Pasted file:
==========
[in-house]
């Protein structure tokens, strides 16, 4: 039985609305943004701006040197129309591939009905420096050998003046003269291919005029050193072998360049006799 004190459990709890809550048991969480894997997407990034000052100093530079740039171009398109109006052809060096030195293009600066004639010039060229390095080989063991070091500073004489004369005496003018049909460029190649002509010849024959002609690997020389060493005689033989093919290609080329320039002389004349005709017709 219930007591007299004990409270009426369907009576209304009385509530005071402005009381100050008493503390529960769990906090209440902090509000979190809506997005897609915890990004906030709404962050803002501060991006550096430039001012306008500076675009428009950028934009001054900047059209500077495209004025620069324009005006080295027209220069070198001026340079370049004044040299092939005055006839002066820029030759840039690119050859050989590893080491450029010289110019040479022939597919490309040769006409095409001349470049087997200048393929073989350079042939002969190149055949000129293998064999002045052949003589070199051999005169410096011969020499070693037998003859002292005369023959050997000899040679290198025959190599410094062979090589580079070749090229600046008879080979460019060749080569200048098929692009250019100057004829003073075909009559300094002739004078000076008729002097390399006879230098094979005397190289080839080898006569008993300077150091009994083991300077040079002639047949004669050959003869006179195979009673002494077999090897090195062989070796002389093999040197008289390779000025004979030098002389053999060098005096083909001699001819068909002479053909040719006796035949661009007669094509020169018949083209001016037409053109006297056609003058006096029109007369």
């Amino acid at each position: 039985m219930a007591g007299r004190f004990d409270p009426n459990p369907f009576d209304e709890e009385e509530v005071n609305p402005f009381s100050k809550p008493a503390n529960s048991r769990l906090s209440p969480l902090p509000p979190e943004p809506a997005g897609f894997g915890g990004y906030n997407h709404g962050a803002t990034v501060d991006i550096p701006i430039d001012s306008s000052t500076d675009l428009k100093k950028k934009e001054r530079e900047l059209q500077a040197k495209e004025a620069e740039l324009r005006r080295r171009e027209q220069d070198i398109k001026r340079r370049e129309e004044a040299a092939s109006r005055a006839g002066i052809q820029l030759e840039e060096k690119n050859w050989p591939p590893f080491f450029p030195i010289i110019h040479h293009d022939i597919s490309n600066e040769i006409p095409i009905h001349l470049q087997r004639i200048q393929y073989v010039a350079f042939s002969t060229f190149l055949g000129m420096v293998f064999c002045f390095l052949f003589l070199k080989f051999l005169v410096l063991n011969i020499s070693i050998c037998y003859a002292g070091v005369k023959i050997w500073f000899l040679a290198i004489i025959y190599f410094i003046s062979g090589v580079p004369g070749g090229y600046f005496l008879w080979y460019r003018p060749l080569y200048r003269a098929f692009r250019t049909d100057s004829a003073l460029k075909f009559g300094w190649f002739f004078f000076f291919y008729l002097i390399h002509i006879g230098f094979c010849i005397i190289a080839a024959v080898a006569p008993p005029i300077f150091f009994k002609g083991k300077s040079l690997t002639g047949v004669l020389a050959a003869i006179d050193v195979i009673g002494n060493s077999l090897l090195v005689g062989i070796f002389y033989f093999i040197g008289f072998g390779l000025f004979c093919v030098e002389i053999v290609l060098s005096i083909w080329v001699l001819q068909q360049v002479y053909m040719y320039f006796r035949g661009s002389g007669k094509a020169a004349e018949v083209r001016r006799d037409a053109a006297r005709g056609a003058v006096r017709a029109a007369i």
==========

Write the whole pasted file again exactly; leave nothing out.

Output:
[in-house]
């Protein structure tokens, strides 16, 4: 039985609305943004701006040197129309591939009905420096050998003046003269291919005029050193072998360049006799 004190459990709890809550048991969480894997997407990034000052100093530079740039171009398109109006052809060096030195293009600066004639010039060229390095080989063991070091500073004489004369005496003018049909460029190649002509010849024959002609690997020389060493005689033989093919290609080329320039002389004349005709017709 219930007591007299004990409270009426369907009576209304009385509530005071402005009381100050008493503390529960769990906090209440902090509000979190809506997005897609915890990004906030709404962050803002501060991006550096430039001012306008500076675009428009950028934009001054900047059209500077495209004025620069324009005006080295027209220069070198001026340079370049004044040299092939005055006839002066820029030759840039690119050859050989590893080491450029010289110019040479022939597919490309040769006409095409001349470049087997200048393929073989350079042939002969190149055949000129293998064999002045052949003589070199051999005169410096011969020499070693037998003859002292005369023959050997000899040679290198025959190599410094062979090589580079070749090229600046008879080979460019060749080569200048098929692009250019100057004829003073075909009559300094002739004078000076008729002097390399006879230098094979005397190289080839080898006569008993300077150091009994083991300077040079002639047949004669050959003869006179195979009673002494077999090897090195062989070796002389093999040197008289390779000025004979030098002389053999060098005096083909001699001819068909002479053909040719006796035949661009007669094509020169018949083209001016037409053109006297056609003058006096029109007369």
């Amino acid at each position: 039985m219930a007591g007299r004190f004990d409270p009426n459990p369907f009576d209304e709890e009385e509530v005071n609305p402005f009381s100050k809550p008493a503390n529960s048991r769990l906090s209440p969480l902090p509000p979190e943004p809506a997005g897609f894997g915890g990004y906030n997407h709404g962050a803002t990034v501060d991006i550096p701006i430039d001012s306008s000052t500076d675009l428009k100093k950028k934009e001054r530079e900047l059209q500077a040197k495209e004025a620069e740039l324009r005006r080295r171009e027209q220069d070198i398109k001026r340079r370049e129309e004044a040299a092939s109006r005055a006839g002066i052809q820029l030759e840039e060096k690119n050859w050989p591939p590893f080491f450029p030195i010289i110019h040479h293009d022939i597919s490309n600066e040769i006409p095409i009905h001349l470049q087997r004639i200048q393929y073989v010039a350079f042939s002969t060229f190149l055949g000129m420096v293998f064999c002045f390095l052949f003589l070199k080989f051999l005169v410096l063991n011969i020499s070693i050998c037998y003859a002292g070091v005369k023959i050997w500073f000899l040679a290198i004489i025959y190599f410094i003046s062979g090589v580079p004369g070749g090229y600046f005496l008879w080979y460019r003018p060749l080569y200048r003269a098929f692009r250019t049909d100057s004829a003073l460029k075909f009559g300094w190649f002739f004078f000076f291919y008729l002097i390399h002509i006879g230098f094979c010849i005397i190289a080839a024959v080898a006569p008993p005029i300077f150091f009994k002609g083991k300077s040079l690997t002639g047949v004669l020389a050959a003869i006179d050193v195979i009673g002494n060493s077999l090897l090195v005689g062989i070796f002389y033989f093999i040197g008289f072998g390779l000025f004979c093919v030098e002389i053999v290609l060098s005096i083909w080329v001699l001819q068909q360049v002479y053909m040719y320039f006796r035949g661009s002389g007669k094509a020169a004349e018949v083209r001016r006799d037409a053109a006297r005709g056609a003058v006096r017709a029109a007369i």